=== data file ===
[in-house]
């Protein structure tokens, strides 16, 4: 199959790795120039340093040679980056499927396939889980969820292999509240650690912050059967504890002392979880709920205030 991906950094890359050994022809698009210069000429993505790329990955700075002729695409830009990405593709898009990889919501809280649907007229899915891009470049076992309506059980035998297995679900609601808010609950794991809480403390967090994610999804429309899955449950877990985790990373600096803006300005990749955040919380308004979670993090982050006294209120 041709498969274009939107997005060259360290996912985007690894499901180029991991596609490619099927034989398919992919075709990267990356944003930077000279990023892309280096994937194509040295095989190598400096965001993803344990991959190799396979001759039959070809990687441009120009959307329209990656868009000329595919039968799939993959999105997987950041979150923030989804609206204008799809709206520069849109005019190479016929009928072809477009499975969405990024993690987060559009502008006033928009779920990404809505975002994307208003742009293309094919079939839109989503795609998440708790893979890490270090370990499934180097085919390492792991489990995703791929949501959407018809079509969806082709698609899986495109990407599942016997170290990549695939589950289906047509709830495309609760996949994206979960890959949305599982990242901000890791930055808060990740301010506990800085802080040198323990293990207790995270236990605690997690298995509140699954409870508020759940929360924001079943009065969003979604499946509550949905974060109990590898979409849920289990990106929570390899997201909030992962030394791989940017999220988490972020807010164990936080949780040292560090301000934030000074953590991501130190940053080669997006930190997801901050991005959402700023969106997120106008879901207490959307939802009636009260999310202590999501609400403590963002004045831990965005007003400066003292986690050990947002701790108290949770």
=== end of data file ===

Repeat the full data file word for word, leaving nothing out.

[in-house]
């Protein structure tokens, strides 16, 4: 199959790795120039340093040679980056499927396939889980969820292999509240650690912050059967504890002392979880709920205030 991906950094890359050994022809698009210069000429993505790329990955700075002729695409830009990405593709898009990889919501809280649907007229899915891009470049076992309506059980035998297995679900609601808010609950794991809480403390967090994610999804429309899955449950877990985790990373600096803006300005990749955040919380308004979670993090982050006294209120 041709498969274009939107997005060259360290996912985007690894499901180029991991596609490619099927034989398919992919075709990267990356944003930077000279990023892309280096994937194509040295095989190598400096965001993803344990991959190799396979001759039959070809990687441009120009959307329209990656868009000329595919039968799939993959999105997987950041979150923030989804609206204008799809709206520069849109005019190479016929009928072809477009499975969405990024993690987060559009502008006033928009779920990404809505975002994307208003742009293309094919079939839109989503795609998440708790893979890490270090370990499934180097085919390492792991489990995703791929949501959407018809079509969806082709698609899986495109990407599942016997170290990549695939589950289906047509709830495309609760996949994206979960890959949305599982990242901000890791930055808060990740301010506990800085802080040198323990293990207790995270236990605690997690298995509140699954409870508020759940929360924001079943009065969003979604499946509550949905974060109990590898979409849920289990990106929570390899997201909030992962030394791989940017999220988490972020807010164990936080949780040292560090301000934030000074953590991501130190940053080669997006930190997801901050991005959402700023969106997120106008879901207490959307939802009636009260999310202590999501609400403590963002004045831990965005007003400066003292986690050990947002701790108290949770």